- Make sure you will not be engaging in any self-dealing real estate transactions, which would involve buying or selling real estate that will personally benefit you or a “disqualified person.”
A Blueprint for What a Self-Directed 401(k) Plan Real Estate Investor Can and Cannot Do
The Cherwenka case (In Re Cherwenka (113 AFTR 2d 2014-2333) (508 B.R. 228), (Bktcy Ct GA), 03/06/2014) involved a Georgia statutory bankruptcy estate exemption for IRAs, which covered a Self-Directed IRA held by Michael Cherwenka, who was in business of “flipping” houses. Michael Cherwenka established a Self-Directed IRA to buy real estate.
The Cherwenka case is really the first case that offers a detailed framework about the type of activities or tasks a Self-Directed IRA real estate investor can perform without triggering the IRC 4975 prohibited transaction rules. In the case, Cherwenka was not compensated for any real property research he performed, nor was he compensated for any recommendations, management or consulting services he provided relating to how the IRA properties were improved before resale.
Cherwenka explained his role in buying and selling of these properties as being limited to identifying the asset for purchase and later selling the asset. Cherwenka engaged contractors to decide or oversee the scope of work with improved properties. Cherwenka testified that he “read and approved” the expense forms prior to the IRA custodian paying funds to reimburse the submitted expenses. Contractors were paid by the job, which accounted for labor costs, but no management fee or additional cost was included in the expenses submitted to the IRA custodian. Cherwenka stated he would inspect or confirm that work was completed through site visits or communication with his “team” before he would approve expenses to be paid by the IRA custodian.
Because most Self-Directed IRA or 401(k) Plan real estate investors tend to perform the same sort of tasks that Cherwenka performed, such as locating the property, reviewing transaction documents, engaging contractors to perform property improvements, inspection of improvements, approval of expenses, and coordinating with the IRA custodian regarding the real estate, the case offers a clear blueprint for the type of activities or tasks that a Self-Directed IRA real estate investor can do without violating the IRC Section 4975 prohibited transaction rules.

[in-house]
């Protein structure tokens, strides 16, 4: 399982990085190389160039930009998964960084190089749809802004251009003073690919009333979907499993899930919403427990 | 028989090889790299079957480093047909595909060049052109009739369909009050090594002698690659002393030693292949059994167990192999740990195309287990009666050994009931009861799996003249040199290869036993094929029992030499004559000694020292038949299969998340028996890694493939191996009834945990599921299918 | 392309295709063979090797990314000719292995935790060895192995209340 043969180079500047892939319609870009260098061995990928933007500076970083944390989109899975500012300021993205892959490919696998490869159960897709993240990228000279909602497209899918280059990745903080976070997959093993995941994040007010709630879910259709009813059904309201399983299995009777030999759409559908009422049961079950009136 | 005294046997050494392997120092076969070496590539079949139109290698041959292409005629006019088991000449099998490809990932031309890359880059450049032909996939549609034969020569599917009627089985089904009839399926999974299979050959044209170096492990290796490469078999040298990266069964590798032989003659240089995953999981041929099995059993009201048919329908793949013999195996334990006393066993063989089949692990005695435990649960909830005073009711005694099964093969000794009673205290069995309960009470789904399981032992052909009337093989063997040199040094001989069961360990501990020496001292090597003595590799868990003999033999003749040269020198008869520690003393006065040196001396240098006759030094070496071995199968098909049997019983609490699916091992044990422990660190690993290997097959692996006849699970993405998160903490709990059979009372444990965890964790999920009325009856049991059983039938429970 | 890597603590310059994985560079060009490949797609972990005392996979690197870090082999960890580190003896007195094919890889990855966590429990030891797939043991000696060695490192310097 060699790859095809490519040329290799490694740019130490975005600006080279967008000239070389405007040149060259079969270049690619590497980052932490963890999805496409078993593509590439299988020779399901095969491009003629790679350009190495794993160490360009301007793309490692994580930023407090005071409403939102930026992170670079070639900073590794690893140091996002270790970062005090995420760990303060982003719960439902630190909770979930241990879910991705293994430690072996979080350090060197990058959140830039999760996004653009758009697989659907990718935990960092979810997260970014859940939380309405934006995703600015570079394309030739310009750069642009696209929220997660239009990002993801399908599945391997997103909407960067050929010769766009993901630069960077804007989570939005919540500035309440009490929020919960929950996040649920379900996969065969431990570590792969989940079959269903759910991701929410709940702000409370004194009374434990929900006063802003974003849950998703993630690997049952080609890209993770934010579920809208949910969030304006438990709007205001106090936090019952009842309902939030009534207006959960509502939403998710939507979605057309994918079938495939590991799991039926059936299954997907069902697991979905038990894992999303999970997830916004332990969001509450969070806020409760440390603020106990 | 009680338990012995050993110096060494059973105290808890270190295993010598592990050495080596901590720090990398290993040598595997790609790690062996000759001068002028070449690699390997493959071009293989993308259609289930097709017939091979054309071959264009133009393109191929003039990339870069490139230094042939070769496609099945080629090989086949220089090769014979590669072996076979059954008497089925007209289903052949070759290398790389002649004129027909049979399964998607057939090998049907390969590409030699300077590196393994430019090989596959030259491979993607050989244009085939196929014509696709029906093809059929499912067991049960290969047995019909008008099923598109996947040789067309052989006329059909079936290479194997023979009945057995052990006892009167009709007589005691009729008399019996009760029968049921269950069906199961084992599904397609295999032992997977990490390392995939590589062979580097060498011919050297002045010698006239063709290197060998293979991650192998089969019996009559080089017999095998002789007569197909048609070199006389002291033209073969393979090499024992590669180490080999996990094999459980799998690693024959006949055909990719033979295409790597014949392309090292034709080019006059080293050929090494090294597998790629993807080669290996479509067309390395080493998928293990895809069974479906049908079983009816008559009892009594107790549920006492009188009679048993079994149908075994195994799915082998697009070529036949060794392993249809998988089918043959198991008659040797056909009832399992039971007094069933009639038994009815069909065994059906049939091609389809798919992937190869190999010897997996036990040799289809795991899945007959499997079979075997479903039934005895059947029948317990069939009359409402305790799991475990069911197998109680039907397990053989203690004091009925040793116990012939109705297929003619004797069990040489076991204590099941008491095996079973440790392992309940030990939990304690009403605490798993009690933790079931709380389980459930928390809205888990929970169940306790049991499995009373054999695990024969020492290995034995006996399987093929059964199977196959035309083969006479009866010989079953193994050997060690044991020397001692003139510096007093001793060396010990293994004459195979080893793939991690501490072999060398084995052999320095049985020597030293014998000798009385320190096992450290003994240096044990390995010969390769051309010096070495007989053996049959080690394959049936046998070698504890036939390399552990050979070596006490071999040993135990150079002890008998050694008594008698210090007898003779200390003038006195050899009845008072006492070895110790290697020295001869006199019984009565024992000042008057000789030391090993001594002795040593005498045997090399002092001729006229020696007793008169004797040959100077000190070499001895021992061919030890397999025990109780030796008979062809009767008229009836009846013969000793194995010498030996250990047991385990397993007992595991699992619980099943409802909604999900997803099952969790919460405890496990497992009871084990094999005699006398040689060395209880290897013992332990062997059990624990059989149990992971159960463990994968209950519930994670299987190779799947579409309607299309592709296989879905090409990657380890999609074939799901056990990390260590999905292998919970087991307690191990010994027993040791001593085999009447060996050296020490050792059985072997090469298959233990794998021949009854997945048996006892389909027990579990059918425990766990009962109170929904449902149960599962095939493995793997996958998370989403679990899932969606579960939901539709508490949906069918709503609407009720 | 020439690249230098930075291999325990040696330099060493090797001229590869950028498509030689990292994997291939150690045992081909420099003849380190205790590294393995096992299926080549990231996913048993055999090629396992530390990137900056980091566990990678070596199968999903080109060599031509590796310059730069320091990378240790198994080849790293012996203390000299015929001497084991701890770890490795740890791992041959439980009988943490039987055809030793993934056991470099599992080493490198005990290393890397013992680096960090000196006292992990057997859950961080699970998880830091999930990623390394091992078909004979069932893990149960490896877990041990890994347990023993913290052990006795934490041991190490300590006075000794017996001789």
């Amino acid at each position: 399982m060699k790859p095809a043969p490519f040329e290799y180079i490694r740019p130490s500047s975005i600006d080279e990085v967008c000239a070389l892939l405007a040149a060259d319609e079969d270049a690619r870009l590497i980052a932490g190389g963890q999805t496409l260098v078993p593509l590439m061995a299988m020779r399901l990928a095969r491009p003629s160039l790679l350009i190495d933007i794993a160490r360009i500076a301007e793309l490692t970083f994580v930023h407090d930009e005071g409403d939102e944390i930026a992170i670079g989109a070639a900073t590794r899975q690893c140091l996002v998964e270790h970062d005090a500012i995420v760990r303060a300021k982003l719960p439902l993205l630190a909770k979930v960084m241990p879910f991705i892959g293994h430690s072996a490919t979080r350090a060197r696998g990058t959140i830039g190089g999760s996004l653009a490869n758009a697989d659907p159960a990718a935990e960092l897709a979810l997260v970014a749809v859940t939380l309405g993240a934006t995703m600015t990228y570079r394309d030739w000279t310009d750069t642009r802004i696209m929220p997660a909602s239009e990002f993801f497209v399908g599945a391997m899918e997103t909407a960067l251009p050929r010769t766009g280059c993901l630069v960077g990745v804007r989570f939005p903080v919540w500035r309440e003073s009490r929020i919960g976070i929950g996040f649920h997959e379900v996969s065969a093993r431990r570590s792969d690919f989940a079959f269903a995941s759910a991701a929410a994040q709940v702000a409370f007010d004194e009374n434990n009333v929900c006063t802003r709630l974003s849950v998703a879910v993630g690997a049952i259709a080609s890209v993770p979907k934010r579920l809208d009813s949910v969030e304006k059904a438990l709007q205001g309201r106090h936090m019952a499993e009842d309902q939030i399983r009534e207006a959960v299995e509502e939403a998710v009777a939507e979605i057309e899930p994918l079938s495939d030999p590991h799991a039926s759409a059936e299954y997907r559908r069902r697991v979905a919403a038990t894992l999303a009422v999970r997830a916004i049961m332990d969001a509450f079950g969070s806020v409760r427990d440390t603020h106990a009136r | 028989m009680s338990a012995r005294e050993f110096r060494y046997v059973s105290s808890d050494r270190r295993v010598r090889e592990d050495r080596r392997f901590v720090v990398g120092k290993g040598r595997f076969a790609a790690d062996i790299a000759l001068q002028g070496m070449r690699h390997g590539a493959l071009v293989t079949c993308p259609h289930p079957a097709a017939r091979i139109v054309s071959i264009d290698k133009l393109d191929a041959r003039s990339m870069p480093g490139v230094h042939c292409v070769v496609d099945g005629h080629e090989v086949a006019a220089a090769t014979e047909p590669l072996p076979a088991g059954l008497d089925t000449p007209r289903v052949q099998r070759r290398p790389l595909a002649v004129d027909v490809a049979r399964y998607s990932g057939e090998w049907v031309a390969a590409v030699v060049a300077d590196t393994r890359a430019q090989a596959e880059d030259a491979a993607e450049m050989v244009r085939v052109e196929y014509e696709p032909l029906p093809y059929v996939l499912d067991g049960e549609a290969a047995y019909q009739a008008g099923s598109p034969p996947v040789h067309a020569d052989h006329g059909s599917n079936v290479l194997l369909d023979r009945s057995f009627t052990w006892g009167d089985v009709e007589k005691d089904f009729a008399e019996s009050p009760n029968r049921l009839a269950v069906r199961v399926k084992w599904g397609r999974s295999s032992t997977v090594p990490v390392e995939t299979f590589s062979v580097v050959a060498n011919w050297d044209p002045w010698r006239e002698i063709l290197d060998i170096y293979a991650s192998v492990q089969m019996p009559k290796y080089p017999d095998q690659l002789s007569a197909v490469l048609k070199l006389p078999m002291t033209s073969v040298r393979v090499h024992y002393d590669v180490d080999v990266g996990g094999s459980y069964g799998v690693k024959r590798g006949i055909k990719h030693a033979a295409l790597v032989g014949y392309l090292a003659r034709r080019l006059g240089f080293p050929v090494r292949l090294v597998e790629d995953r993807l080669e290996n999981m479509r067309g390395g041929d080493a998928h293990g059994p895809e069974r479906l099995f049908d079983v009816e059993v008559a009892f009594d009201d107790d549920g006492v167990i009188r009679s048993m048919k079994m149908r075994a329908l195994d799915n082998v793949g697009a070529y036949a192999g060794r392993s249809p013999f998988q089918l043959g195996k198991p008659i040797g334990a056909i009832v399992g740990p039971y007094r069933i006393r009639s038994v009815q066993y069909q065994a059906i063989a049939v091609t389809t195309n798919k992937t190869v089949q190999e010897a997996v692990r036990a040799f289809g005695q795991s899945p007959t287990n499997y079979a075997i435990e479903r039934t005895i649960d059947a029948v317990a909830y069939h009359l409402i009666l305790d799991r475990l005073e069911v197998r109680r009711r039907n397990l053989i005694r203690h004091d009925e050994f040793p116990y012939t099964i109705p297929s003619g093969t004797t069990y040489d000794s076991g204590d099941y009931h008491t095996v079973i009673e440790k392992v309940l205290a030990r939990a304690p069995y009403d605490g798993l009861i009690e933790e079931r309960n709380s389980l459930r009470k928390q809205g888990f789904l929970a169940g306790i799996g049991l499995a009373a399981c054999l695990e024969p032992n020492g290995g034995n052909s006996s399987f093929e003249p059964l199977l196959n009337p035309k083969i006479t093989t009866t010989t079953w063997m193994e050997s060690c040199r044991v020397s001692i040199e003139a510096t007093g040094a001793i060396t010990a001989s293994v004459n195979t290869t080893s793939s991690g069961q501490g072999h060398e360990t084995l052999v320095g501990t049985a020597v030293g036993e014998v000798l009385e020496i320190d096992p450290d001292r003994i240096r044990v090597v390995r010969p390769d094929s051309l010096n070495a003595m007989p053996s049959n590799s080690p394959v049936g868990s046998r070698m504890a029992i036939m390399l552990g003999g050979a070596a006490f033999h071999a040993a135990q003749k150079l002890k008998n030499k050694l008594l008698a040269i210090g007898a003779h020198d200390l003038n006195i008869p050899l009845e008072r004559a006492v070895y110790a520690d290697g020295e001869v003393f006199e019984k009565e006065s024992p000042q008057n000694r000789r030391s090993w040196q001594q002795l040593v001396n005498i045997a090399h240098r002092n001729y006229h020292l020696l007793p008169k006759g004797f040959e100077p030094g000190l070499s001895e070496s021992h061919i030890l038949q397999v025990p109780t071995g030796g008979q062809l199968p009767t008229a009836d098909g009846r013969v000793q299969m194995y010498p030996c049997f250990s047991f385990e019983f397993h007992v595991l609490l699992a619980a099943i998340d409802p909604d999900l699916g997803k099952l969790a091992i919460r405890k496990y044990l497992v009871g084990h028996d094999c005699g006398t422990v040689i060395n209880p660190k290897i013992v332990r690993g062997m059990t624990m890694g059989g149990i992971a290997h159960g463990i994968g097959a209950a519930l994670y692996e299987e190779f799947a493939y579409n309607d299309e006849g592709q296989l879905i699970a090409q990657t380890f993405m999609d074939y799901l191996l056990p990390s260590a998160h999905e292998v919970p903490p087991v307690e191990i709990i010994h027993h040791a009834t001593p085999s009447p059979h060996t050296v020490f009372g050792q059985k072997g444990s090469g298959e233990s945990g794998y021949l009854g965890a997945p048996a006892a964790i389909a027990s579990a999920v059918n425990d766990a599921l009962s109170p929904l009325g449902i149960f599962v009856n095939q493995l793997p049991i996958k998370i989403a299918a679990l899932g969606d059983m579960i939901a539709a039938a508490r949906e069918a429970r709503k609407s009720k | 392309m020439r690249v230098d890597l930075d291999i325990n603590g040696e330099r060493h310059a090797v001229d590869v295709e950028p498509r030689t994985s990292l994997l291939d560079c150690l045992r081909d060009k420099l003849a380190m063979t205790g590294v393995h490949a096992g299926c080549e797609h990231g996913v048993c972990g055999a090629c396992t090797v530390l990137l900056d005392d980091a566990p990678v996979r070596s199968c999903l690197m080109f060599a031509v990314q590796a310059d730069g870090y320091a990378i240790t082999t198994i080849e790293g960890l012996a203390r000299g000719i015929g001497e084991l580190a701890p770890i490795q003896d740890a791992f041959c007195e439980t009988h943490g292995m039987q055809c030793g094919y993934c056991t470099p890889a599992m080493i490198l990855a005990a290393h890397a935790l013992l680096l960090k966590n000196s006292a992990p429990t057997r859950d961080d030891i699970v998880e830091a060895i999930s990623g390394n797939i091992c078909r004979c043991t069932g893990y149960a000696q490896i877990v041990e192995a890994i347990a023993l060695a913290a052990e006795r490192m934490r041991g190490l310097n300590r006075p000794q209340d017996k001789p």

This is a popular investment that can allow investors to build retirement wealth. If you would like to use the Solo 401k for real estate investments, it is important to perform due diligence on the property, neighborhood and comparative market analyses, as you do not receive investment advice with a truly self-directed retirement plan.
At IRA Financial, we do not tell our clients what investments to make or offer any kind of investment advice. However, we will be of assistance throughout the process to ensure you do not trigger a prohibited transaction, which will result in high penalties and possibly the disqualification of your retirement plan.
Did You Know?
There are many opportunities for investment with a Solo 401(k), including cryptocurrency and precious metals. You can also contribute as both employer and employee – the Solo 401(k) offers higher contributions than other accounts; and you can invest more money for your future! Contact IRA Financial today to learn more.